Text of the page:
You’ll spend a lot of time lost. Don’t let the image of a lost and scared person wandering around Manhattan alone worry you. The grid system makes it an extremely easy city to navigate. The island is made up of almost entirely right-angled streets named by their block number. And despite what you may have seen in the movies, you will be able to find someone to ask for directions without receiving a dirty look in return.

You’ll never run into a celebrity. It has become fairly common to spot familiar faces around the city. Many celebrities live there, and others are around filming movies, playing concerts, or attending events at Madison Square Garden. If you’re out and about enough, you’ll have a celebrity sighting story to tell.

You’ll get your nature fix at Central Park. While it’s gorgeous and huge, Central Park isn’t always enough to curb homesickness for those used to seeing green. For starters, it probably won’t be within walking range. You’ll have to commute to get there, and once you arrive, it’s still very apparent that you’re still in the center of a massive concrete jungle. You’ll still be able to hear honking horns and see some skyscrapers. Still, it is possible to lay out a blanket and get some much-needed space and time to relax.

Everyone is rude. Most people in Manhattan would be happy to make small talk at the grocery store or give you directions — so long as it doesn’t slow them down when they’re running late. They can be short and pushy, but don’t take it personally. It’s often the only way to get things done in the city.Manhattan is also full of people who hail from abroad. It’s incredibly diverse, and people enjoy getting to know food and cultures that are different from their own.

Love will find you. With more than 1.6 million people in Manhattan and more than 8.6 million in New York City, you may think finding love will be a breeze. Unlike most NYC-based movies, chances are low that your soulmate is going to save you from getting hit by a taxi when you trip in the middle of the street. Love may not find you, but that doesn’t mean you shouldn’t try to track it down on your own.

Similar to landing your dream job, you have to go after the kind of relationship you want. It’s easy to get a date on the app of your choice, and you’re sure to meet a diverse range of people. Don’t be afraid to put yourself out there and meet some new people, even if it doesn’t work out the first time.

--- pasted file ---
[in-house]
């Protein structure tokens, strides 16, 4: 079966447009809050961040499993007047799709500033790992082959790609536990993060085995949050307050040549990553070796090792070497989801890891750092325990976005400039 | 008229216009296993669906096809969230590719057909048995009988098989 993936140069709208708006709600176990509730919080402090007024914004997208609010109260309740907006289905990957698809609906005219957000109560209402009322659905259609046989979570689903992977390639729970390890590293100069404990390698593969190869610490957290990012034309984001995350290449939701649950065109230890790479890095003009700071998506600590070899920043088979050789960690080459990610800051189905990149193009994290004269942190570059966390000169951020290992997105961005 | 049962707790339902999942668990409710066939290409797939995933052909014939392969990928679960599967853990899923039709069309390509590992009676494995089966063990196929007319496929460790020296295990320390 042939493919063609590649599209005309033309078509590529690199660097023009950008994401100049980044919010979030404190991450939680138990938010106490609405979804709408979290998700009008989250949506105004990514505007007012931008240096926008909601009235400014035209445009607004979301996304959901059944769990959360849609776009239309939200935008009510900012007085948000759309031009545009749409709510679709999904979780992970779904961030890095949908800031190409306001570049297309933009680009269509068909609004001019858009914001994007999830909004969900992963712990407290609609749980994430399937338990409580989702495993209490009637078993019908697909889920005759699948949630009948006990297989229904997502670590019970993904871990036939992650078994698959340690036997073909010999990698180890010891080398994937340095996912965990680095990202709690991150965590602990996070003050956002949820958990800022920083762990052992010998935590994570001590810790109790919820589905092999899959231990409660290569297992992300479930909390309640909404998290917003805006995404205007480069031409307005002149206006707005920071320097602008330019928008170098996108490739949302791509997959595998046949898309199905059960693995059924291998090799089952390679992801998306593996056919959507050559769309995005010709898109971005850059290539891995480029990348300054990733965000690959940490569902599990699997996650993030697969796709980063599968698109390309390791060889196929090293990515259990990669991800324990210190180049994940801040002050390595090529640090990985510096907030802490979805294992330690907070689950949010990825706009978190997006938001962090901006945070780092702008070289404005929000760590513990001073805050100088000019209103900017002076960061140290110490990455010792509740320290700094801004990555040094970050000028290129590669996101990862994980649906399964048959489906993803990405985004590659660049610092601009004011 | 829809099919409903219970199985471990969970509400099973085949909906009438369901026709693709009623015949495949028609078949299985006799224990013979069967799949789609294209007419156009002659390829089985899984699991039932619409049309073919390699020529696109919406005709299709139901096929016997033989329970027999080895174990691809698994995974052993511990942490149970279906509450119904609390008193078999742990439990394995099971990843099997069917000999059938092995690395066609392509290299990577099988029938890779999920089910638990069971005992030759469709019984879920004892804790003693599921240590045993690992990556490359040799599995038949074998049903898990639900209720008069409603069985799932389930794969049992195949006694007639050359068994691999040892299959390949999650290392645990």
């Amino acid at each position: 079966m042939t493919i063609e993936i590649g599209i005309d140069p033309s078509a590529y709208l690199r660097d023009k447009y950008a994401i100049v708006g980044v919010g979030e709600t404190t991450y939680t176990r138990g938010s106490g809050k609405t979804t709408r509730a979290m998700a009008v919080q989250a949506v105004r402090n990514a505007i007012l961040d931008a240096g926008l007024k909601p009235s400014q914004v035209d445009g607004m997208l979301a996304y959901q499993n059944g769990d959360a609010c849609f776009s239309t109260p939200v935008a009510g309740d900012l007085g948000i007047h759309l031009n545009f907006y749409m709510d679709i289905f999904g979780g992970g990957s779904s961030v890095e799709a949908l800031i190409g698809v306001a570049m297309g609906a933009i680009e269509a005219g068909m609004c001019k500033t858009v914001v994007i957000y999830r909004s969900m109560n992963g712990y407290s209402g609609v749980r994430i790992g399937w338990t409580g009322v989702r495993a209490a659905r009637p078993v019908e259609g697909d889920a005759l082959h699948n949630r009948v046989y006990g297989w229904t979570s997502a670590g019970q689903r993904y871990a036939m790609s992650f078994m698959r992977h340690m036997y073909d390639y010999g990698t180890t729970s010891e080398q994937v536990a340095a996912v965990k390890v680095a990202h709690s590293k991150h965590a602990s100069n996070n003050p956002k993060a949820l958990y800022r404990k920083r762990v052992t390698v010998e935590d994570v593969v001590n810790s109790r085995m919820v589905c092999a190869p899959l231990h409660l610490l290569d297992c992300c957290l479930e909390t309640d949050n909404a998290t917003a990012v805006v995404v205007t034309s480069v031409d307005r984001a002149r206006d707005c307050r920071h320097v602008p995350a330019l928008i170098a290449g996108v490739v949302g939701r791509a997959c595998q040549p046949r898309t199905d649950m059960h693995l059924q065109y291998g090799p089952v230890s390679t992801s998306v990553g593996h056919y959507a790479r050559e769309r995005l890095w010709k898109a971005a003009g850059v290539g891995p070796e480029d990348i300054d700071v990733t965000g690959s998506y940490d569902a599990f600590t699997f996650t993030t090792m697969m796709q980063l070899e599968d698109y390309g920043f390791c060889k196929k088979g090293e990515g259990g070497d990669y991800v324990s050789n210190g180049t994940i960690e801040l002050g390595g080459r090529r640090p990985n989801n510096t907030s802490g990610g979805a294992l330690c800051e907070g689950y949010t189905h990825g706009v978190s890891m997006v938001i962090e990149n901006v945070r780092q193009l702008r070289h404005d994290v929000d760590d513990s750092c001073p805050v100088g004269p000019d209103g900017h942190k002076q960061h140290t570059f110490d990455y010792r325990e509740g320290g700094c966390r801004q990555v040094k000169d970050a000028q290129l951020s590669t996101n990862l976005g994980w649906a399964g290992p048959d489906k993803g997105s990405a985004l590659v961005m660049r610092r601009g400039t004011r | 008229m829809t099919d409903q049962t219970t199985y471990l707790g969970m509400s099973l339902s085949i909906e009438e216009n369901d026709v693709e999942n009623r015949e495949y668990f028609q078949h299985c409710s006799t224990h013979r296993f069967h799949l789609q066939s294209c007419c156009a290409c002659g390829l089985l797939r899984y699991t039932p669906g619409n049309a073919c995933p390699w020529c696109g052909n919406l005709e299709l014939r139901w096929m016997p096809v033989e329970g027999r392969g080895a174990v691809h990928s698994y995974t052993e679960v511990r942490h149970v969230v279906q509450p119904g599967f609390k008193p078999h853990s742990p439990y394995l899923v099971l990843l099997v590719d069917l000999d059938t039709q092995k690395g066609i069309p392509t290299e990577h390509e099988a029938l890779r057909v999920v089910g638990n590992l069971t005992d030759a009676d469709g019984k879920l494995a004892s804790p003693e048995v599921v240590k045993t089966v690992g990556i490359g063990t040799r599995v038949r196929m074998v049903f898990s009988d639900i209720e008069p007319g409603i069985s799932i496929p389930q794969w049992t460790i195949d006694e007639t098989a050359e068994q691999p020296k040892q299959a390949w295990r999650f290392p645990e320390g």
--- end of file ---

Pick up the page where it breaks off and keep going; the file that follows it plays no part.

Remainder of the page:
You’ll never want to leave. Especially for non-locals, there will be times when you just need to get out of the city. If you love Manhattan and you want living there to last, it’s important to take some trips every once in a while. Remind yourself how to drive a car and head upstate, climb a mountain, or even spend a night in a house larger than 500 square feet. It will help you reset, and probably remind you how much you actually love the never-ending action that Manhattan has to offer.

You should just figure it all out when you get there. Fail to prepare for your move to Manhattan and realistically, you can expect to be moving right back to where you came from within the year. Life in Manhattan is truly unique. It’s fast-paced, expensive, and loud. Succeeding in the city will take some thorough planning and research. Before you pack up, talk to people who have done it, read about it, and visit Manhattan and the surrounding boroughs. If you are one who can quickly adapt to the hectic lifestyle, then there’s no more rewarding place to thrive on all that such a vibrant city has to offer.

If you’re ready to move to Manhattan, the professional team at White Glove Moving & Storage can help you start your adventure off right. We’ve been moving clients in and around New York City for more than 25 years. We have the expertise to get all of your belongings into your new home quickly and safely. Contact us today for your free quote.

More helpful info about moving to Manhattan:

What you need to know about living in Manhattan

Moving Checklist